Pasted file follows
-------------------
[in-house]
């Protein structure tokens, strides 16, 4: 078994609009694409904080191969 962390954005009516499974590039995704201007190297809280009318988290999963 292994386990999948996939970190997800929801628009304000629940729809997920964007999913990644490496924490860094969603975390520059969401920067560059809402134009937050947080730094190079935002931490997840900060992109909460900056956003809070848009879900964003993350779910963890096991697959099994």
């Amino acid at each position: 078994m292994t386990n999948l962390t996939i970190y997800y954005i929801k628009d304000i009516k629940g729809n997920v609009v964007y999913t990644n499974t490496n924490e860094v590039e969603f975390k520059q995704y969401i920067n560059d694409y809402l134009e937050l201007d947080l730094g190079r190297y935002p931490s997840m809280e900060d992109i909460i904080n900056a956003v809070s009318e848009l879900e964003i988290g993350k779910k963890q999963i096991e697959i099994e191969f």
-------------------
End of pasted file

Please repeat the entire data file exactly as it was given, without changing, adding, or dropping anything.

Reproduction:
[in-house]
């Protein structure tokens, strides 16, 4: 078994609009694409904080191969 962390954005009516499974590039995704201007190297809280009318988290999963 292994386990999948996939970190997800929801628009304000629940729809997920964007999913990644490496924490860094969603975390520059969401920067560059809402134009937050947080730094190079935002931490997840900060992109909460900056956003809070848009879900964003993350779910963890096991697959099994």
């Amino acid at each position: 078994m292994t386990n999948l962390t996939i970190y997800y954005i929801k628009d304000i009516k629940g729809n997920v609009v964007y999913t990644n499974t490496n924490e860094v590039e969603f975390k520059q995704y969401i920067n560059d694409y809402l134009e937050l201007d947080l730094g190079r190297y935002p931490s997840m809280e900060d992109i909460i904080n900056a956003v809070s009318e848009l879900e964003i988290g993350k779910k963890q999963i096991e697959i099994e191969f």